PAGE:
Illinois is nowhere near the top of the heap when it comes to total crop-insurance costs by state. At $902 million, it ranks 16th. Texas’s costs are $7.8 billion. Also in the top 10: North Dakota, Kansas, South Dakota, North Carolina, Minnesota, Oklahoma, California, Missouri and Georgia.
In terms of disaster assistance, Illinois received $318 million between 1995 and 2011. The largest amount of disaster money funneled into Illinois came in 2010, when farmers received nearly $61 million. The smallest amount – $21,000 – came to the state in 1998.
In 2011, disaster payments for Illinois totaled $45.2 million, coming in sixth among states last year, behind Texas, Oklahoma, North Dakota, Kansas and Montana.
During the severe drought of 1988, most farmers did not have crop insurance and relied heavily on government disaster aid. Hawkins said this summer’s drought is the first real test of the crop insurance program in Illinois.
“There are very few people who have taken the time to really dig into what the crop insurance program has become since that 2000 act. This has happened very quietly,” he said. “This year, with this drought and these huge payouts and the way these new-fangled policies work, it may indeed draw a lot of attention.”
The Environmental Working Group supports crop insurance, Cox said, but the organization questions how much taxpayers should be responsible for and why taxpayers should be on the hook for the costs. It’s OK for taxpayers to compensate farmers for a significant loss in yield, but that’s about it, he said.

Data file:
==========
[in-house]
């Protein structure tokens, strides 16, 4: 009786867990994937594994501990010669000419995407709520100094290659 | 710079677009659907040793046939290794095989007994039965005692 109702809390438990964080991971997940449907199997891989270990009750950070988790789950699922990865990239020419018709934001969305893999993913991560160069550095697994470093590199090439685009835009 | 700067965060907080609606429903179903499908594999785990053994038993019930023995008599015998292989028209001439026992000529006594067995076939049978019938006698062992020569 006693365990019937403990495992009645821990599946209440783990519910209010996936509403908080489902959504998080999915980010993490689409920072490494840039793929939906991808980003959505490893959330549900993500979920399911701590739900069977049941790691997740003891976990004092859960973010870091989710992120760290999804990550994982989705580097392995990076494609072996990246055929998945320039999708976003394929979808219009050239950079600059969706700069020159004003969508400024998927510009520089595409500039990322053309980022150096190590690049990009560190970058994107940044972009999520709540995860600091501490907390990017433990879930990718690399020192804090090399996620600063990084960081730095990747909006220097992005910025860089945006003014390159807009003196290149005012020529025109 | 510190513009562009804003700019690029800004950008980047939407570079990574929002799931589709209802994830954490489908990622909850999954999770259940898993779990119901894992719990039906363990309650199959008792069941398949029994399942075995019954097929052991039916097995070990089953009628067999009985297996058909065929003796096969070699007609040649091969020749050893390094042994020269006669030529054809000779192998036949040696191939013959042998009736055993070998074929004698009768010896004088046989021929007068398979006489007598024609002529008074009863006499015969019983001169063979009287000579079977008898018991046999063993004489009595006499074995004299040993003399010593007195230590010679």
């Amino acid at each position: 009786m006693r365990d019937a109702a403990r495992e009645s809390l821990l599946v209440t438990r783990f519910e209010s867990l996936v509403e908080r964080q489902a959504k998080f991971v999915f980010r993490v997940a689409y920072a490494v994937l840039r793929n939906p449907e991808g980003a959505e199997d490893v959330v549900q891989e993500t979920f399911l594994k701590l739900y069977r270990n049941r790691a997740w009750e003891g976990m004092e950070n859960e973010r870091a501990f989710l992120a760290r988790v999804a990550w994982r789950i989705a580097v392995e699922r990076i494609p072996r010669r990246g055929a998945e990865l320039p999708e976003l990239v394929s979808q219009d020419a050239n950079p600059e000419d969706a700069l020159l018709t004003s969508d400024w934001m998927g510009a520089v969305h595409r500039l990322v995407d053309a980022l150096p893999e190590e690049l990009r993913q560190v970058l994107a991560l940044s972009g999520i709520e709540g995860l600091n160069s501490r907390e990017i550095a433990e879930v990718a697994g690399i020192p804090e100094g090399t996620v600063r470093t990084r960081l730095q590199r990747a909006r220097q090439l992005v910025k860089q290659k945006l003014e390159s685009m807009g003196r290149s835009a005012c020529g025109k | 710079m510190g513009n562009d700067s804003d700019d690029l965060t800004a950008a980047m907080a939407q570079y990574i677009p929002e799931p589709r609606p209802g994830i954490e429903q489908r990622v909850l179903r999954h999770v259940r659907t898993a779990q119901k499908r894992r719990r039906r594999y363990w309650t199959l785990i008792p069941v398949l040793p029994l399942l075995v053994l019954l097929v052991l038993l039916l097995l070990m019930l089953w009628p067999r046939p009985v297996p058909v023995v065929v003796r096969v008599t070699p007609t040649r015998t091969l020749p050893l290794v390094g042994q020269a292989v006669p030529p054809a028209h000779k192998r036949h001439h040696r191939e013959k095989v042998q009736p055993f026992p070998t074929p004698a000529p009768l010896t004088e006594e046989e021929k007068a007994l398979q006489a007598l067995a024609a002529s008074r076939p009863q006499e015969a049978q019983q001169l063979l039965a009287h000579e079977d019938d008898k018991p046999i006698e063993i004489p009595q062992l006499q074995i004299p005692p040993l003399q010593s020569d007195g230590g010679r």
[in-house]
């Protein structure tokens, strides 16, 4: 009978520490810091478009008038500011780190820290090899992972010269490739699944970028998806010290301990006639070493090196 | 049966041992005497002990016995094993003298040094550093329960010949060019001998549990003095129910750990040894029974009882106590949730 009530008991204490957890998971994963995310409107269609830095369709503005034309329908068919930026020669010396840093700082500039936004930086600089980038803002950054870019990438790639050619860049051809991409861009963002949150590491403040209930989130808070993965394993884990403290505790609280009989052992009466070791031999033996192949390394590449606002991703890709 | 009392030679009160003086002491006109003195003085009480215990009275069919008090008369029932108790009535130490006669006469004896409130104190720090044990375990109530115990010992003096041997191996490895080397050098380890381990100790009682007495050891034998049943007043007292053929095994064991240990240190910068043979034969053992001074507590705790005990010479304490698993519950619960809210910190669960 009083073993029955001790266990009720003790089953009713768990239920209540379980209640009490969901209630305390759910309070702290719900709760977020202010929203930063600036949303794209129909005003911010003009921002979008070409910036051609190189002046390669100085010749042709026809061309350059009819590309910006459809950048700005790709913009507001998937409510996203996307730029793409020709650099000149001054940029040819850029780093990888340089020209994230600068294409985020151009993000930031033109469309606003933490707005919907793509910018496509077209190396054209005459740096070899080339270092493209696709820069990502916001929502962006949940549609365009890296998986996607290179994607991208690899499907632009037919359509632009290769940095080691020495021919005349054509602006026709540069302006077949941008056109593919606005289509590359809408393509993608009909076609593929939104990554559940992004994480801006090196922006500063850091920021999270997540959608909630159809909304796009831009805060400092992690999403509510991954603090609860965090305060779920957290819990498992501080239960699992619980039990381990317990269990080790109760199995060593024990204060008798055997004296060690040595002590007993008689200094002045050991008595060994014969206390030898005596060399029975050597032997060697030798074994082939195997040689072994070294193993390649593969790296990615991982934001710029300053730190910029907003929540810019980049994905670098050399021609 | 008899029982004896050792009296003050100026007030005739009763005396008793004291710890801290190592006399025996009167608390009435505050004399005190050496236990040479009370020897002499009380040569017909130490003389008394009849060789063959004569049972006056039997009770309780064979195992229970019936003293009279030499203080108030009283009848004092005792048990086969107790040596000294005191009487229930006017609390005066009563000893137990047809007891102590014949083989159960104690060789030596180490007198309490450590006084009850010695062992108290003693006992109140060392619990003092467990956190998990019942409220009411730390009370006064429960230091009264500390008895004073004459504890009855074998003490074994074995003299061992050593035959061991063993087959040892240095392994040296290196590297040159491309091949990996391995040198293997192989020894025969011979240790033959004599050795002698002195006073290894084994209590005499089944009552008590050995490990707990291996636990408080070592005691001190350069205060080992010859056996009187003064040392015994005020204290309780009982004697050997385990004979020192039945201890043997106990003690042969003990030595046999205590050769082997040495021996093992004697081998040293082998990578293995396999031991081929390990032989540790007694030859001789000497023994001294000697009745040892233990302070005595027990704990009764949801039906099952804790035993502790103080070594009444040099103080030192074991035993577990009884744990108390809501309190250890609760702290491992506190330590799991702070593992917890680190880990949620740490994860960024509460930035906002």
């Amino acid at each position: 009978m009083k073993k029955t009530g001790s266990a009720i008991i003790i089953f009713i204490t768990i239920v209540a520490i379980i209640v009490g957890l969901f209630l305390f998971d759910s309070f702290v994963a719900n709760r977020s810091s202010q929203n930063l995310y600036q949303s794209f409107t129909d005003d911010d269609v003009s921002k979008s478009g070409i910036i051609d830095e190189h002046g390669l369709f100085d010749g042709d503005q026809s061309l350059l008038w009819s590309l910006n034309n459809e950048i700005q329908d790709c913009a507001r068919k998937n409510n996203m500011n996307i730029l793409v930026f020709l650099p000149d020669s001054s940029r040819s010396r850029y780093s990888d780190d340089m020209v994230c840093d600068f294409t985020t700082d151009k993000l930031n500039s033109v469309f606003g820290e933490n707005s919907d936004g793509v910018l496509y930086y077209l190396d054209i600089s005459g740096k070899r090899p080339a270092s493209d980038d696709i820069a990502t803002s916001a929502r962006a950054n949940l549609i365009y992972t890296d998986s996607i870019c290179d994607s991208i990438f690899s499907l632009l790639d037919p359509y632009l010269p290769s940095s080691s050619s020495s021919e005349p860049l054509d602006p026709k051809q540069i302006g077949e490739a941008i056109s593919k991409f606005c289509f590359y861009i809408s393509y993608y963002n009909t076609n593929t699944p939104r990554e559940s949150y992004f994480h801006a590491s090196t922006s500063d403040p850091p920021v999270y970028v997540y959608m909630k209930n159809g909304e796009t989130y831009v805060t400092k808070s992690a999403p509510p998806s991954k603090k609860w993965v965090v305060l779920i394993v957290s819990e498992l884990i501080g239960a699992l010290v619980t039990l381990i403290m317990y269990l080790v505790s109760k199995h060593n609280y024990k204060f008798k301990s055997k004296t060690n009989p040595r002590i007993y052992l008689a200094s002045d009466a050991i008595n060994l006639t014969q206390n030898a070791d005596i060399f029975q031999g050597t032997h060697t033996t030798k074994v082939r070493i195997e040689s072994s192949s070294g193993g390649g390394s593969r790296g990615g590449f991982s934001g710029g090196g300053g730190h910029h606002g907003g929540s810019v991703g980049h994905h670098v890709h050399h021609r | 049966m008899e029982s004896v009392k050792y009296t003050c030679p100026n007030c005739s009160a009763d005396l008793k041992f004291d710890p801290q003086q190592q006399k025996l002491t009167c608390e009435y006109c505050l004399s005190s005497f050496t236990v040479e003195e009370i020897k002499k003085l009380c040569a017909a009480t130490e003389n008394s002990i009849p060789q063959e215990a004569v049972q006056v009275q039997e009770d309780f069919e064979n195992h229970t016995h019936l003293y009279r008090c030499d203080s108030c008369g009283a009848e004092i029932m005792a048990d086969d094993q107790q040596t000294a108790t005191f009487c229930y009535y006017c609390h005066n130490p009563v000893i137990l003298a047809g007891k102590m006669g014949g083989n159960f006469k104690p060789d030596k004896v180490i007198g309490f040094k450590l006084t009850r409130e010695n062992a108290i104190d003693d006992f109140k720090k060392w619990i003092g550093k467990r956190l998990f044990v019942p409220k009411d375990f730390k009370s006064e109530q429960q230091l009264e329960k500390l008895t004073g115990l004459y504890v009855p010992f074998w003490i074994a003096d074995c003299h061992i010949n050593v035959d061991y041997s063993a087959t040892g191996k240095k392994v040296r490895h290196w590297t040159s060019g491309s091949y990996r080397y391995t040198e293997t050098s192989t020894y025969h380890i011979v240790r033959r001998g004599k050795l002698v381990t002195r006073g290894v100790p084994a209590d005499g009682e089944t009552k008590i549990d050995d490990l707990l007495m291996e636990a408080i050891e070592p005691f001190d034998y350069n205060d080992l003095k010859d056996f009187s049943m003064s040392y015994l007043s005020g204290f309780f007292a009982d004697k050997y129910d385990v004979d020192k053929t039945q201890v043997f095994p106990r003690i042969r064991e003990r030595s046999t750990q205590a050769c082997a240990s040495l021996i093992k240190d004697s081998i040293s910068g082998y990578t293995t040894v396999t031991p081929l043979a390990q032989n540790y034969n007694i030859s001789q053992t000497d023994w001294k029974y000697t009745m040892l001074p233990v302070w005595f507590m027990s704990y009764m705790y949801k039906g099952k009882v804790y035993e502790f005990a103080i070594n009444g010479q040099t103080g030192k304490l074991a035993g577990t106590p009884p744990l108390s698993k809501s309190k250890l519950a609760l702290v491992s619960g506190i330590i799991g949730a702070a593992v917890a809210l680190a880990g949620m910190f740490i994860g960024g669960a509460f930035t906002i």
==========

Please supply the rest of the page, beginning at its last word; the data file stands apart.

“We think lawmakers ought to just be really smart about what they do in response to this drought,” he said.
“Assistance really needs to go to the people who are really hurting, and we shouldn’t simply do one of these disaster programs that sends money out willy-nilly, regardless of whether it’s going to someone who is already going to be made more than whole by crop insurance, or whether it’s going to a livestock farmer that’s really facing the potential financial viability of their operation.
“Disaster assistance ought to be really carefully targeted to those producers who really need it.”
Jayette Bolinski can be reached at firstname.lastname@example.org.